PM Rutte also presented certificates to students of the second Law of the Sea course co-hosted by the DAV and the Clingendael Institute from October 30 to November 2, as part of the "Train the Trainers" programme to improve diplomatic capabilities between the two sides.

Dutch Prime Minister Mark Rutte speaks at the event.

In his speech, PM Rutte underscored the importance of upholding the rule of law, including the United Nations Convention on the Law of the Sea (UNCLOS) 1982.

Speaking highly of cooperation prospects between Vietnam and the Netherlands, he pledged to maintain existing partnerships while expanding potential collaboration in other areas.

Judge Horinouchi Hidehisa, from the International Tribunal for the Law of the Sea (ITLOS), affirmed that the UNCLOS 1982 is the "Constitution of the Oceans," and; therefore, all issues related to maritime law must develop in accordance with the UNCLOS 1982.

He stressed the need to expand the scope of maritime law to encompass new horizons, such as emerging technologies (unmanned vehicles), sustainable and efficient exploration of uncharted seabed areas, while still working on improving legal frameworks to address traditional issues in the field.

Prof. Alfred H.A. Soons from the Netherlands’ Utrecht University underlined the importance of dispute settlement mechanism in the UNCLOS. He said countries need to continue developing and clarifying UNCLOS provisions in the context of technological and, socio-economic advancements.

In his presentation, Dr. Seline Trevisanut from the Utrecht University mentioned the impacts of climate change on international law and order at sea, including issues related to the climate, ocean usage, climate and human rights, and climate-induced migration.

Dr. Nguyen Thi Lan Anh, Director of the East Sea Institute under the DAV, emphasized the importance of UNCLOS, the dispute solving mechanism in the UNCLOS and affirmed that the UNCLOS is the only legal basis for marine rights and claims.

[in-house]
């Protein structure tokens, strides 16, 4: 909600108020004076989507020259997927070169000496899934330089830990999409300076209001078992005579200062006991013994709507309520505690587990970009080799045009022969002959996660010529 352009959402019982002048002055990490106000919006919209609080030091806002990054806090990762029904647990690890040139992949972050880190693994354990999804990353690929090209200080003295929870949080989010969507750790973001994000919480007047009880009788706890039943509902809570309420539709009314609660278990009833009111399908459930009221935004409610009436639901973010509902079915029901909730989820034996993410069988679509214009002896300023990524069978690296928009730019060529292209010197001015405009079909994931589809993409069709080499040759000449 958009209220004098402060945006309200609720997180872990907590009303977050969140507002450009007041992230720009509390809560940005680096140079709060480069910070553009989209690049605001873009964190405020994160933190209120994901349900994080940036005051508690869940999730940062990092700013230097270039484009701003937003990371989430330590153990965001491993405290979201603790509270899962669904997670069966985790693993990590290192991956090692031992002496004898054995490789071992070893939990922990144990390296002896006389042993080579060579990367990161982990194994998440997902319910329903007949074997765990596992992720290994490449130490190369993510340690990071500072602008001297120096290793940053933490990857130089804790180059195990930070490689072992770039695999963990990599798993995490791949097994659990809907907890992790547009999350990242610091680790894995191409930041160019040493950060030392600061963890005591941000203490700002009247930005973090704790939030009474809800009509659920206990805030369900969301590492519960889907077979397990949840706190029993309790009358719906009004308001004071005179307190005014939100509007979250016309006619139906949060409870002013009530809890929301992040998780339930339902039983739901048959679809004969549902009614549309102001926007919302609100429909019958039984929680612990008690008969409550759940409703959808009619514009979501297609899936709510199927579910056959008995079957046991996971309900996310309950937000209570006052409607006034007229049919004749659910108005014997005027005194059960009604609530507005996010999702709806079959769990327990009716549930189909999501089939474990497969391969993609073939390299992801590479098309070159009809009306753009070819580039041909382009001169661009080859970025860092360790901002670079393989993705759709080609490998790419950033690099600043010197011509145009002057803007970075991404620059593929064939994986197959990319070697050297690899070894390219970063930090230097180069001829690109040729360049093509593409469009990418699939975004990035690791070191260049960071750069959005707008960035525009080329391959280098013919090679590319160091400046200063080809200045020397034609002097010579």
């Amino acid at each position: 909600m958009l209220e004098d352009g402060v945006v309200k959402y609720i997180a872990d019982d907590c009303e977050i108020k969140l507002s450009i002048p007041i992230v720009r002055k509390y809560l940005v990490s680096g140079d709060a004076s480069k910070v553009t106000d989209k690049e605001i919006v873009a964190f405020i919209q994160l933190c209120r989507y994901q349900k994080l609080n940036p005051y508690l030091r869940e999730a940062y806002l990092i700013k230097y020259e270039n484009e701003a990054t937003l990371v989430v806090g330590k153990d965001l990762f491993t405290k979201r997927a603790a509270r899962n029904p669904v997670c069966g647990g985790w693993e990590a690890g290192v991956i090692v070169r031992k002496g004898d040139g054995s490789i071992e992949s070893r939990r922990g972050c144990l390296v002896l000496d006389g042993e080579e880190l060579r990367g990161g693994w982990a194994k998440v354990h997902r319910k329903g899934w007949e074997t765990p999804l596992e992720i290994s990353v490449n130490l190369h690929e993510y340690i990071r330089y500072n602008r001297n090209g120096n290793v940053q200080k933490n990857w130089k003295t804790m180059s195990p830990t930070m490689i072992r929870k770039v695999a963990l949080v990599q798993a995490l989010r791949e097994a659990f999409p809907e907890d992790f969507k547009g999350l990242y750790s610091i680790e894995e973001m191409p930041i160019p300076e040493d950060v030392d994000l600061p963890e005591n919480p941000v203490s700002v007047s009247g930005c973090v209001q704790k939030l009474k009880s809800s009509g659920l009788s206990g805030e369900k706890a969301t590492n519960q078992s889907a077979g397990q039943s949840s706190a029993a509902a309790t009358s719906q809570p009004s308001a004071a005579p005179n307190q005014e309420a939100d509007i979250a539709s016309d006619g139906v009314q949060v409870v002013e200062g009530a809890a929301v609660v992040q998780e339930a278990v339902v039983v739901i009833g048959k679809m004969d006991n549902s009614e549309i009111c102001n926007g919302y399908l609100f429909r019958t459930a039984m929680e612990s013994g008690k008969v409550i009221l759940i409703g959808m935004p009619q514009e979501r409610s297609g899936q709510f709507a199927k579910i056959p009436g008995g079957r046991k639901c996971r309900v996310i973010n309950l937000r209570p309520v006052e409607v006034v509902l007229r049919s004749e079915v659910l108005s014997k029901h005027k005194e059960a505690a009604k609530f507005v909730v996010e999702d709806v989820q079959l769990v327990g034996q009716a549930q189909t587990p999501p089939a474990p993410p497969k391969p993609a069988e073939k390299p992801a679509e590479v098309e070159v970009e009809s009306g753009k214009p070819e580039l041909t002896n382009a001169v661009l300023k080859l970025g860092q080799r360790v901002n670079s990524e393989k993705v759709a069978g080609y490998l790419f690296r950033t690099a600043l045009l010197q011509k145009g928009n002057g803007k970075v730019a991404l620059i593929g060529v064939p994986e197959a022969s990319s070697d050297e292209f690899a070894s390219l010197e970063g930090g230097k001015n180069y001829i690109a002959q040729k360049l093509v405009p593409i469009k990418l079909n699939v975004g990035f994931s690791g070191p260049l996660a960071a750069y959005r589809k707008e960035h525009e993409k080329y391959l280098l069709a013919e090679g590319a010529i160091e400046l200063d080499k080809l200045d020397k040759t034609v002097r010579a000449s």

In the context of many changes in the world, the UNCLOS is still a "living document" that can continue to be improved and is a comprehensive legal framework to manage activities at sea.

Dr. Pham Lan Dung, DAV’s Acting Director, affirmed the importance of protecting the marine order established since the launch of the UNCLOS and upholding the rules-based spirit.

She highly appreciated new advances in international law to address emerging challenges and disputes at sea through peaceful means, while noting that there are still many cases of disregard for marine law, which threaten security at sea and increase the risk of conflicts such as the recent situation in the East Sea (South China Sea).

At the sideline of the conference, the DAV held an exhibition of maps of Vietnam and Southeast Asia countries dated from the 16th-17th centuries which were presented by the Dutch embassy in Hanoi.

On the afternoon of November 2, the Dutch Prime Minister visited the Hanoi-Amsterdam High School for the Gifted which is an important symbol of the cooperation between the Netherlands and Vietnam.

Source: VNA